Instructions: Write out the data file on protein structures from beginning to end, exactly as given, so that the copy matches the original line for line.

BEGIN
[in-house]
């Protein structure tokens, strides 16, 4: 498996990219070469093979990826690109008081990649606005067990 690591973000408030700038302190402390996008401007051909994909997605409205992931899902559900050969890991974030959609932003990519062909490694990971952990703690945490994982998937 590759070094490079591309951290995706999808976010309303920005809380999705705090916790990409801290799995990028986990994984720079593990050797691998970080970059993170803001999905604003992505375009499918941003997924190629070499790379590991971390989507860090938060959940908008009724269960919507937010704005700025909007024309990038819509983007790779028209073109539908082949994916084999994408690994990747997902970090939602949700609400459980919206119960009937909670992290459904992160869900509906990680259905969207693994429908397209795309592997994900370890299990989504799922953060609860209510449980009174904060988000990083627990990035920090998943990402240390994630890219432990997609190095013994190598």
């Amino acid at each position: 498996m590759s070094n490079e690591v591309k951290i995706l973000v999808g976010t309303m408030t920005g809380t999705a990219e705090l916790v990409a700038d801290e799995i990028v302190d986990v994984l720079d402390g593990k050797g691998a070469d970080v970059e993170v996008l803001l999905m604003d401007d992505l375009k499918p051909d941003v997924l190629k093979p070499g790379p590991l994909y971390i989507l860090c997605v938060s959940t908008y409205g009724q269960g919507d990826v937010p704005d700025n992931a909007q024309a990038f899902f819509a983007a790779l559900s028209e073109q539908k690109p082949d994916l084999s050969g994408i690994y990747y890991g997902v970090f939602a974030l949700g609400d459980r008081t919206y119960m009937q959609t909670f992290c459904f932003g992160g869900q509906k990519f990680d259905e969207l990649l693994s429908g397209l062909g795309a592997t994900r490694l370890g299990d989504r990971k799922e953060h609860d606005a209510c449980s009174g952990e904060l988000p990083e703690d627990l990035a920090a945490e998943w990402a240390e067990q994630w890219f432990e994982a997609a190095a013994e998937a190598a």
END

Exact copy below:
[in-house]
């Protein structure tokens, strides 16, 4: 498996990219070469093979990826690109008081990649606005067990 690591973000408030700038302190402390996008401007051909994909997605409205992931899902559900050969890991974030959609932003990519062909490694990971952990703690945490994982998937 590759070094490079591309951290995706999808976010309303920005809380999705705090916790990409801290799995990028986990994984720079593990050797691998970080970059993170803001999905604003992505375009499918941003997924190629070499790379590991971390989507860090938060959940908008009724269960919507937010704005700025909007024309990038819509983007790779028209073109539908082949994916084999994408690994990747997902970090939602949700609400459980919206119960009937909670992290459904992160869900509906990680259905969207693994429908397209795309592997994900370890299990989504799922953060609860209510449980009174904060988000990083627990990035920090998943990402240390994630890219432990997609190095013994190598």
């Amino acid at each position: 498996m590759s070094n490079e690591v591309k951290i995706l973000v999808g976010t309303m408030t920005g809380t999705a990219e705090l916790v990409a700038d801290e799995i990028v302190d986990v994984l720079d402390g593990k050797g691998a070469d970080v970059e993170v996008l803001l999905m604003d401007d992505l375009k499918p051909d941003v997924l190629k093979p070499g790379p590991l994909y971390i989507l860090c997605v938060s959940t908008y409205g009724q269960g919507d990826v937010p704005d700025n992931a909007q024309a990038f899902f819509a983007a790779l559900s028209e073109q539908k690109p082949d994916l084999s050969g994408i690994y990747y890991g997902v970090f939602a974030l949700g609400d459980r008081t919206y119960m009937q959609t909670f992290c459904f932003g992160g869900q509906k990519f990680d259905e969207l990649l693994s429908g397209l062909g795309a592997t994900r490694l370890g299990d989504r990971k799922e953060h609860d606005a209510c449980s009174g952990e904060l988000p990083e703690d627990l990035a920090a945490e998943w990402a240390e067990q994630w890219f432990e994982a997609a190095a013994e998937a190598a």